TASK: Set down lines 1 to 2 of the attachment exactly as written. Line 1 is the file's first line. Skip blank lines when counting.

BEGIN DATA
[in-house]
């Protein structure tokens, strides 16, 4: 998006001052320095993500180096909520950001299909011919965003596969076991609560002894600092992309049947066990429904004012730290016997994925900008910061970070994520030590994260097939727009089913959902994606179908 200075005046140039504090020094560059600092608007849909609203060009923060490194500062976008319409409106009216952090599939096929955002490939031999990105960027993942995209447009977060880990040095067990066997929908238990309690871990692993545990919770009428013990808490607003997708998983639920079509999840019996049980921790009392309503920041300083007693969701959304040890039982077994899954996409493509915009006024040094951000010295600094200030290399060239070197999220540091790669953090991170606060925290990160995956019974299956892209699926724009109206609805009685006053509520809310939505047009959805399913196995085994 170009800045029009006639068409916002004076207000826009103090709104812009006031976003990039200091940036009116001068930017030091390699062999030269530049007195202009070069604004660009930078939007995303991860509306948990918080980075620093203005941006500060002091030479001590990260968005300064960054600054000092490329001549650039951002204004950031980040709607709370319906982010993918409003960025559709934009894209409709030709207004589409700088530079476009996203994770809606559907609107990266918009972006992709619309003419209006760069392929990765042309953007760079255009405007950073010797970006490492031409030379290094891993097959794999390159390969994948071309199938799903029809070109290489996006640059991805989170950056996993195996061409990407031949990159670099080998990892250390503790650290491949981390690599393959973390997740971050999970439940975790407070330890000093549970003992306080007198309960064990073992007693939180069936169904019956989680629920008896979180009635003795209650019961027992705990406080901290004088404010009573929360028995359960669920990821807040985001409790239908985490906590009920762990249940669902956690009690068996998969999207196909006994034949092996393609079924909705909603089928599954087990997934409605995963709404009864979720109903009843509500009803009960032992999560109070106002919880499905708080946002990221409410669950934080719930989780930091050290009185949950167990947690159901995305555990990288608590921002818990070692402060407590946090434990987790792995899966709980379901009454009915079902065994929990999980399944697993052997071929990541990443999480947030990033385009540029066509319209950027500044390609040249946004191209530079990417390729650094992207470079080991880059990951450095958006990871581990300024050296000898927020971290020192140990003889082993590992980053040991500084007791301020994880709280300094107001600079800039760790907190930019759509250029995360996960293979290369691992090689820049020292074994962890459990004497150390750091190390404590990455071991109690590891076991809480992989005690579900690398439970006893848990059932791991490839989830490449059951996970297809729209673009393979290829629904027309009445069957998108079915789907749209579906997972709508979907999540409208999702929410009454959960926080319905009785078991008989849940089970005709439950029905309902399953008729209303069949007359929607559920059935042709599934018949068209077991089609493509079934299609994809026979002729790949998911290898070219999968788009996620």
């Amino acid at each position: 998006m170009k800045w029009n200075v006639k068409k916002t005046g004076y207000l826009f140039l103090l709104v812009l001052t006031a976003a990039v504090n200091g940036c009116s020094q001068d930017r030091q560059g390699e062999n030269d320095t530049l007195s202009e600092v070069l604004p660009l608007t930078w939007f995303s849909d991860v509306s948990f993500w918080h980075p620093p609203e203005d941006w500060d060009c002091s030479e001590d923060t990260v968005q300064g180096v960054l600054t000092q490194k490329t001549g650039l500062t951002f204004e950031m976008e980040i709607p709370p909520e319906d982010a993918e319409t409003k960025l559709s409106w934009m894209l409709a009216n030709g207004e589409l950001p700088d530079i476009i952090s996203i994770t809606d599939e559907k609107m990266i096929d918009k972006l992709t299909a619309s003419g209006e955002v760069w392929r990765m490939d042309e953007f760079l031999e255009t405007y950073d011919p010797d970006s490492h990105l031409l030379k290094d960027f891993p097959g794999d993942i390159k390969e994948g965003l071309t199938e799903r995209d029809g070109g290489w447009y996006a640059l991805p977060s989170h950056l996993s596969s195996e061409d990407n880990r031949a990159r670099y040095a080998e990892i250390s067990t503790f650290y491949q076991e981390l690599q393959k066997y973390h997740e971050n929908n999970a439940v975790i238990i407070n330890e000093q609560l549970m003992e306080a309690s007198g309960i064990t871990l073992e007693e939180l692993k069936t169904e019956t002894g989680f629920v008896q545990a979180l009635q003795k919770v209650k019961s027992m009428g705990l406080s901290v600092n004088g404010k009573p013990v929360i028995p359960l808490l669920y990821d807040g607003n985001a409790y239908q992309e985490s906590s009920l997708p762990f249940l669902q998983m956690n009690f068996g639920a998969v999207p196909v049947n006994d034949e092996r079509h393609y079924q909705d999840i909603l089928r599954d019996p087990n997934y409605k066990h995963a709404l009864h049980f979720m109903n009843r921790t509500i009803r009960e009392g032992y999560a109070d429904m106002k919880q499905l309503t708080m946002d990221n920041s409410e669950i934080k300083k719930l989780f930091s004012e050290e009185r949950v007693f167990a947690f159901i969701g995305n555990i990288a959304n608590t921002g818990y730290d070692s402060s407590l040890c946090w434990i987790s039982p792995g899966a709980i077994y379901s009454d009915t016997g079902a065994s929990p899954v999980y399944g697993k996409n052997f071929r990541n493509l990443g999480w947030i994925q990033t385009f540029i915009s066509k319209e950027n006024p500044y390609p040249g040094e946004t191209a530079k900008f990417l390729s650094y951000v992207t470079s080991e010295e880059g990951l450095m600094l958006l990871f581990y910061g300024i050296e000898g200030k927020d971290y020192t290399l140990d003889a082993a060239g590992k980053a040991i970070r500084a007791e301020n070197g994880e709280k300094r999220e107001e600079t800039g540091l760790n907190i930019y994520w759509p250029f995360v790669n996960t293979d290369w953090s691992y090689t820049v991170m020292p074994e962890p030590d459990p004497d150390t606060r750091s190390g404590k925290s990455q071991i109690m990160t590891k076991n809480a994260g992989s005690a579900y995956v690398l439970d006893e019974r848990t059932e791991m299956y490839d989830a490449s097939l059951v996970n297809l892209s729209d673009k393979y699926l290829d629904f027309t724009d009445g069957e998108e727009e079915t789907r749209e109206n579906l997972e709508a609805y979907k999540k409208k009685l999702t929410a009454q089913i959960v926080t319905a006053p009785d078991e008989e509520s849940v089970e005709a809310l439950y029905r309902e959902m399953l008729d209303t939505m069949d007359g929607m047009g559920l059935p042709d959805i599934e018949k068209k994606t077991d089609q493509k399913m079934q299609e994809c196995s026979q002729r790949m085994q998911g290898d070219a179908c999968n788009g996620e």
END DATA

[in-house]
């Protein structure tokens, strides 16, 4: 998006001052320095993500180096909520950001299909011919965003596969076991609560002894600092992309049947066990429904004012730290016997994925900008910061970070994520030590994260097939727009089913959902994606179908 200075005046140039504090020094560059600092608007849909609203060009923060490194500062976008319409409106009216952090599939096929955002490939031999990105960027993942995209447009977060880990040095067990066997929908238990309690871990692993545990919770009428013990808490607003997708998983639920079509999840019996049980921790009392309503920041300083007693969701959304040890039982077994899954996409493509915009006024040094951000010295600094200030290399060239070197999220540091790669953090991170606060925290990160995956019974299956892209699926724009109206609805009685006053509520809310939505047009959805399913196995085994 170009800045029009006639068409916002004076207000826009103090709104812009006031976003990039200091940036009116001068930017030091390699062999030269530049007195202009070069604004660009930078939007995303991860509306948990918080980075620093203005941006500060002091030479001590990260968005300064960054600054000092490329001549650039951002204004950031980040709607709370319906982010993918409003960025559709934009894209409709030709207004589409700088530079476009996203994770809606559907609107990266918009972006992709619309003419209006760069392929990765042309953007760079255009405007950073010797970006490492031409030379290094891993097959794999390159390969994948071309199938799903029809070109290489996006640059991805989170950056996993195996061409990407031949990159670099080998990892250390503790650290491949981390690599393959973390997740971050999970439940975790407070330890000093549970003992306080007198309960064990073992007693939180069936169904019956989680629920008896979180009635003795209650019961027992705990406080901290004088404010009573929360028995359960669920990821807040985001409790239908985490906590009920762990249940669902956690009690068996998969999207196909006994034949092996393609079924909705909603089928599954087990997934409605995963709404009864979720109903009843509500009803009960032992999560109070106002919880499905708080946002990221409410669950934080719930989780930091050290009185949950167990947690159901995305555990990288608590921002818990070692402060407590946090434990987790792995899966709980379901009454009915079902065994929990999980399944697993052997071929990541990443999480947030990033385009540029066509319209950027500044390609040249946004191209530079990417390729650094992207470079080991880059990951450095958006990871581990300024050296000898927020971290020192140990003889082993590992980053040991500084007791301020994880709280300094107001600079800039760790907190930019759509250029995360996960293979290369691992090689820049020292074994962890459990004497150390750091190390404590990455071991109690590891076991809480992989005690579900690398439970006893848990059932791991490839989830490449059951996970297809729209673009393979290829629904027309009445069957998108079915789907749209579906997972709508979907999540409208999702929410009454959960926080319905009785078991008989849940089970005709439950029905309902399953008729209303069949007359929607559920059935042709599934018949068209077991089609493509079934299609994809026979002729790949998911290898070219999968788009996620």